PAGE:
Essential Strategies to Reduce Student Dropouts Handouts

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Who Am I and How Can I Be of Assistance?. Topics For Our Session. The role of the principal in dropout preventionHow punitive measures in the name of discipline drive students further outPunitive measures we practice unknowingly. Paradigm Shift The Fundamental Organizational Unit of Education.

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Essential Strategies to Reduce Student Dropouts Handouts

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1. Essential Strategies to Reduce Student Dropouts (Handouts) Louisville, Kentucky July 22, 2010 One Hour Sessions (10:30 and 1:15)

2. Who Am I and How Can I Be of Assistance?

3. Topics For Our Session The role of the principal in dropout prevention How punitive measures in the name of discipline drive students further out Punitive measures we practice unknowingly

4. Paradigm Shift The Fundamental Organizational Unit of Education Source: Tom Bentley (2005), Learning Beyond the Classroom: education for a changing world From ‘done to’ to ‘done with’, from passive to (pro)activeFrom ‘done to’ to ‘done with’, from passive to (pro)active

5. There is No Such Thing as a School Dropout…

6. Values and Beliefs

7. Johnson and Johnson: Tylenol

8. What Does our School Care Most About? There Should be a Pervasive and Consistent Answer.

9. Take a Tour: What are the symbols and the artifacts that convey what your school values?

10. Watch People And Describe What Is Valued At Your School What are the topics of conversations? What is said about our professional practice? How do we talk to our kids? How do we describe our kids? How do we work together or separately? Do we share our practice? Do we really value learning or just learning for kids?

11. Our Varsity Step Team

12. Important Research

13. What We Know Improve instruction and support for struggling students Build a school climate that fosters academics and is safe Ensure strong adult-student relationships within the school Better school-parent communication Offer different school/class experiences for different students Create early warning systems (dropping out of school isn’t a sudden act, but a slow process of disengagement -- academic and social). Engage parents in school with individualized graduation plans Mobilize adult advocates to get the kids the support they need – literacy programs, mentoring, tutoring, after-school help, school and peer counseling Source: Bridgeland, John M., DiIulio, Jr., John J., Burke-Morison, Karen. (2006) The Silent Epidemic: Perspectives of High School Dropouts, A Report by Civic Enterprises, LLC. for the Bill and Melinda Gates Foundation. 13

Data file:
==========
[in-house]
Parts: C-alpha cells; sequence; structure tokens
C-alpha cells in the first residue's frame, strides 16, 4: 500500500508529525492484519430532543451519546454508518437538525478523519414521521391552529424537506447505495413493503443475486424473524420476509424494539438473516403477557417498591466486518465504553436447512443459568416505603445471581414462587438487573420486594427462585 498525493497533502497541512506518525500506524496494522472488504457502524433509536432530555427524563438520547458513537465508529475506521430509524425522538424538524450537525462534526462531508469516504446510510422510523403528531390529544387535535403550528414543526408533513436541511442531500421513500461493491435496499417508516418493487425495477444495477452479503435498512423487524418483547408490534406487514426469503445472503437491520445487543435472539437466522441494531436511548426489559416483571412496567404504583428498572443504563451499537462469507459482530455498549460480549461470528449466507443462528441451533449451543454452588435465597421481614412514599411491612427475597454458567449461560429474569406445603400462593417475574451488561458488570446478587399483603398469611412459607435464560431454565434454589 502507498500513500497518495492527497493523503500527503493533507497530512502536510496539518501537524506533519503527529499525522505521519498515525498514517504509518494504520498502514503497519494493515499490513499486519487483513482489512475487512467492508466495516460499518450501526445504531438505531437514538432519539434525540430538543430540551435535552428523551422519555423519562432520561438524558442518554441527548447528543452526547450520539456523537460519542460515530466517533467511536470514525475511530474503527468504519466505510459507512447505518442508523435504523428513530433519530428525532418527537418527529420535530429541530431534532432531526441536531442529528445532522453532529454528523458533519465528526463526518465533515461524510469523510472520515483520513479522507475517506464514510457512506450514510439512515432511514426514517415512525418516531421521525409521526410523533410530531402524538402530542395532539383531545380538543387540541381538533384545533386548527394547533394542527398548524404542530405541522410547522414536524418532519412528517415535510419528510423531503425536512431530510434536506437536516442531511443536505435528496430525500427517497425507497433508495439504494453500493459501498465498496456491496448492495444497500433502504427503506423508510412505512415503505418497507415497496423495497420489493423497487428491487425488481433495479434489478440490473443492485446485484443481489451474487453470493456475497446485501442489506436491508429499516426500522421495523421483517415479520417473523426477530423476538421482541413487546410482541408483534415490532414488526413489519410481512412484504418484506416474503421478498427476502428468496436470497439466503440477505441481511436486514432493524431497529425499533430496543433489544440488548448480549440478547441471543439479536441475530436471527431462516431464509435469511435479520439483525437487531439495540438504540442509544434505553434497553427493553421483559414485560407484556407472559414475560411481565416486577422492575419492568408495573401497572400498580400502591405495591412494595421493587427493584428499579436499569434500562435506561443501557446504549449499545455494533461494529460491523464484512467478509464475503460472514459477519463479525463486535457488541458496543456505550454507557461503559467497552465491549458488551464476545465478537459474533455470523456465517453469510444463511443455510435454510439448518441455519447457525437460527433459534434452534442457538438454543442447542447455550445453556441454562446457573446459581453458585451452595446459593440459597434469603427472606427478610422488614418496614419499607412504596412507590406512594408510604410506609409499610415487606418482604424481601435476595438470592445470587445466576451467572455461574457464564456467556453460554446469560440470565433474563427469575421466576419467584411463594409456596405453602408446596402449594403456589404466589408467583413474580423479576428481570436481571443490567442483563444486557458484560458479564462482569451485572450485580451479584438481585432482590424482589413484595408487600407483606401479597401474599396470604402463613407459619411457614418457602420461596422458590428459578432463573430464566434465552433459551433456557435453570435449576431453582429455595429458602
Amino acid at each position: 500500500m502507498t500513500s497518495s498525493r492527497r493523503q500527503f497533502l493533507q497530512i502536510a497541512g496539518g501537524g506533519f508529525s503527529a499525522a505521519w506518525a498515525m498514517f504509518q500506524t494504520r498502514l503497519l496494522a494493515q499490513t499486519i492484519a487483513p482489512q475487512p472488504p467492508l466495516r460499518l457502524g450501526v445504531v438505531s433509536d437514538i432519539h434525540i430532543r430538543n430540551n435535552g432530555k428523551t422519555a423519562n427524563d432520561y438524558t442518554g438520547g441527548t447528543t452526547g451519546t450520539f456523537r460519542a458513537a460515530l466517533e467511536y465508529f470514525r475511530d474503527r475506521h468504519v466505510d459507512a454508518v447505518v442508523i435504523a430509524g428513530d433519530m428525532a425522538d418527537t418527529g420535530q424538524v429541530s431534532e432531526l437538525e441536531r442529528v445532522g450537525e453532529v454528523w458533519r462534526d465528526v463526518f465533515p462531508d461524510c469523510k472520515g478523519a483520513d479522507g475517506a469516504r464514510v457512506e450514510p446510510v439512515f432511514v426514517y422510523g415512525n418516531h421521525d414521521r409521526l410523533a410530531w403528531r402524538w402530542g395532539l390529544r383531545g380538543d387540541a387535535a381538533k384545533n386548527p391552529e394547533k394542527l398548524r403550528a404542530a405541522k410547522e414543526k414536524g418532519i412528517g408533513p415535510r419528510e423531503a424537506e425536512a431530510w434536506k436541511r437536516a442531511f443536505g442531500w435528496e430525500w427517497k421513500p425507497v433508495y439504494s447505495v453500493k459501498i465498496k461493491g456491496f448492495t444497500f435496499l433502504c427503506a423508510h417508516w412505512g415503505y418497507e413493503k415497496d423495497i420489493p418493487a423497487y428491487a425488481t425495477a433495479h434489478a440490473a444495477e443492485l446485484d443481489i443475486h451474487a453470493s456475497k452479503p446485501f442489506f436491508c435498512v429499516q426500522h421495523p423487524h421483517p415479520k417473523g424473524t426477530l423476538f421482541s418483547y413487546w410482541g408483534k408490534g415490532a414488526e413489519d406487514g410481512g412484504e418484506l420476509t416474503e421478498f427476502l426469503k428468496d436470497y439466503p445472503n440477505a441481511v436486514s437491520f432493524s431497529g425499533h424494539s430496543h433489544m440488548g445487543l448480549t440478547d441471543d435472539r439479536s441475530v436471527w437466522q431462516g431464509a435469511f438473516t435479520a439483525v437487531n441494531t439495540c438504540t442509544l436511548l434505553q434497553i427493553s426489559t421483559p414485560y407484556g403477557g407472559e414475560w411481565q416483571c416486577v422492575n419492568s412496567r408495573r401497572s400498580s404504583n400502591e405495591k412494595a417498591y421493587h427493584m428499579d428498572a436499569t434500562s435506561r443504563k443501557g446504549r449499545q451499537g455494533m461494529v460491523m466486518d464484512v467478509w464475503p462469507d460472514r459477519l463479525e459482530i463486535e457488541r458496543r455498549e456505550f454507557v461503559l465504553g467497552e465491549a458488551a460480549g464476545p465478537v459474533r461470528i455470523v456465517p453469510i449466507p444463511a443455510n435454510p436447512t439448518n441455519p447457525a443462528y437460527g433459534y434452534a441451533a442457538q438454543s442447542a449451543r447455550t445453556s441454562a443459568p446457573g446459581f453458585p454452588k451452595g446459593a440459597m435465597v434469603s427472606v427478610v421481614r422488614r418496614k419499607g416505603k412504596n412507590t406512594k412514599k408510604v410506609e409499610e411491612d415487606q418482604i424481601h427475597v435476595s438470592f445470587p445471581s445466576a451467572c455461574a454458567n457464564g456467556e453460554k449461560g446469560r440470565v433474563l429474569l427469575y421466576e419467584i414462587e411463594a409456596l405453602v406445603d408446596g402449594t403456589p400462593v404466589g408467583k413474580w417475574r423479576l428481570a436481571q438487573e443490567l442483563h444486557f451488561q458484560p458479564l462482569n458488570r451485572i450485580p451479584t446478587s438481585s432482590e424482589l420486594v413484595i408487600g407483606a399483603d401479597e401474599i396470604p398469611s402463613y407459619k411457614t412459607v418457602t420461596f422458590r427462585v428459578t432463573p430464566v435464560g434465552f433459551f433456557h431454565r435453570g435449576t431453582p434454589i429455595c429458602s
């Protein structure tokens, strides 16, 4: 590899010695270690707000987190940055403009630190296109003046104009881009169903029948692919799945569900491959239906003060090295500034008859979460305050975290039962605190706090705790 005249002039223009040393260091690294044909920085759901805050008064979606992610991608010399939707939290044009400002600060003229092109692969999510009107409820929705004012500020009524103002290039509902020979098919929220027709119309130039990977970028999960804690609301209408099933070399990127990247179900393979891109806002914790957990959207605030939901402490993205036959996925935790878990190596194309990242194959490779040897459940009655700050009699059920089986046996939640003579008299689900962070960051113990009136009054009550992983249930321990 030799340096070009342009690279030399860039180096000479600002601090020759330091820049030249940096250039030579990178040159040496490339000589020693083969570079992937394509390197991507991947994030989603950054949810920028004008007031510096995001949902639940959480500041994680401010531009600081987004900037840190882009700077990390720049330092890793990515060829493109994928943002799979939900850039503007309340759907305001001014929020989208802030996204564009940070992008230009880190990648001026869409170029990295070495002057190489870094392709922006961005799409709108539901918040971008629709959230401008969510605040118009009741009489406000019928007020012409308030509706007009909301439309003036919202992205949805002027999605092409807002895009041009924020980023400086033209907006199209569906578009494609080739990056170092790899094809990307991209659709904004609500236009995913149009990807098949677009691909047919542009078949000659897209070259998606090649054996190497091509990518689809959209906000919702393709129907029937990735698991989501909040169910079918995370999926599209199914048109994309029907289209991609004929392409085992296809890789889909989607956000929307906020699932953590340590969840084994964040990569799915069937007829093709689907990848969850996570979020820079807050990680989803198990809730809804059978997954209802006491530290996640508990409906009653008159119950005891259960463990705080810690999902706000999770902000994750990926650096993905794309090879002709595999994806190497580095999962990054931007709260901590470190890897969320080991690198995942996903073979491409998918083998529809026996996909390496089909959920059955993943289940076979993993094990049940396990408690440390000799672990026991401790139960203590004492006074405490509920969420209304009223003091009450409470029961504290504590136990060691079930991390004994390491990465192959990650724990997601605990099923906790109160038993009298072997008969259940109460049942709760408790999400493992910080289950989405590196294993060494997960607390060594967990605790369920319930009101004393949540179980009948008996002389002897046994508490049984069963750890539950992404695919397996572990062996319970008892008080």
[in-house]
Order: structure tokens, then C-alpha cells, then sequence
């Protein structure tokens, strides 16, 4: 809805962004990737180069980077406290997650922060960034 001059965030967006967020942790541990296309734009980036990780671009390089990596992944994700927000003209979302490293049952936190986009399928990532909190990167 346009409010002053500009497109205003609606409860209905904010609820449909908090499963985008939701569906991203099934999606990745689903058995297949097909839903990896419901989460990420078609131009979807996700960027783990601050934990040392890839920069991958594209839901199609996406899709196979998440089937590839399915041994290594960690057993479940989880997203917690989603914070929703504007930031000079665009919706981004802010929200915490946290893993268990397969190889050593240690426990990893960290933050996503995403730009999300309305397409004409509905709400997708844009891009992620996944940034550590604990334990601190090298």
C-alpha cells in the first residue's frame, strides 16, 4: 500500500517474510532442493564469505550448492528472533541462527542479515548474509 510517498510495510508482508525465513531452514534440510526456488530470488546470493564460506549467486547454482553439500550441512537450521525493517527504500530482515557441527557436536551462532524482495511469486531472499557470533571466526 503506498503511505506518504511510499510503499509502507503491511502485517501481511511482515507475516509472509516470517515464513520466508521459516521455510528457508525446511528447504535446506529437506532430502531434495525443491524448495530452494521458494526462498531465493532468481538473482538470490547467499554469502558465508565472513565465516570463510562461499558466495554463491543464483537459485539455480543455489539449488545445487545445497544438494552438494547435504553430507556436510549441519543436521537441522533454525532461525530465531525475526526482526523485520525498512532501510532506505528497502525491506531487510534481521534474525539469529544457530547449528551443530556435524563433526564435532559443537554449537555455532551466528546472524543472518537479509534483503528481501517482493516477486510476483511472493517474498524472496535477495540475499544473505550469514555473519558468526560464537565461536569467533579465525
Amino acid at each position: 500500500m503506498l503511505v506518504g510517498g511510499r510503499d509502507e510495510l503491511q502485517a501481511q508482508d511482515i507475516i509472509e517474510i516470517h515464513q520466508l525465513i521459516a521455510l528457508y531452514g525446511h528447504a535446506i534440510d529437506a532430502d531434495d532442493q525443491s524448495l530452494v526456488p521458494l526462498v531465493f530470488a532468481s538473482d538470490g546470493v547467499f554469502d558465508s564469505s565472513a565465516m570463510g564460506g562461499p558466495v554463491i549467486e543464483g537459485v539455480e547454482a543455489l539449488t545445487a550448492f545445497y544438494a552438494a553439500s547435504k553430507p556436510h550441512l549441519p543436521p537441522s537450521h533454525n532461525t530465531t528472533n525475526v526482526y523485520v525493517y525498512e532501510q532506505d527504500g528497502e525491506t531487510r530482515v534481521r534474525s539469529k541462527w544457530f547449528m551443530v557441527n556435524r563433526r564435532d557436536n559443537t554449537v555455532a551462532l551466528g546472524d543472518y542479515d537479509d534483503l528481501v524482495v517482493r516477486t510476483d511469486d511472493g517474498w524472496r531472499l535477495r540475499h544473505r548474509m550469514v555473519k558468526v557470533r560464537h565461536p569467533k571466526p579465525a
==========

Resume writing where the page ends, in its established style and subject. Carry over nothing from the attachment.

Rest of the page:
14. Important Research Journal of the American Medical Association (2007) Longitudinal study on adolescent health Survey of over 90,000 youth Findings: two key indicators for lowering the risk of a child's involvement in negative behavior and improvements in academic achievement: _____________________ _____________________

15. Key Predictor of Problem Behavior Based upon the federally-funded national (United States) longitudinal study of behavior of at risk youth, the single most common risk factor for: crime, substance abuse, violence, teen pregnancy and educational performance is _____________ Source: Research from-America’s Promise, Communities in Schools, OJJDP, and Title V

16. What would help all students be better students? Take three minutes to answer this question.

17. What Would Help All Students Be Better Students? What students said: Source: Results of a five year study of students’ ideas on improving learning, school safety, risk prevention and relationships. James & Ciurczak. February 2004.

18. The Role of the Principal in Dropout Prevention

19. The 7 Principles Identify Students Early; Closely Examine New and Existing School Policies and Procedures; Build Strong Community Partnerships and Personalize Your School; Reduce Social Isolation; Manage Student Transitions; Create Options and Implement Creative Interventions; and Build Parent/Family Relationships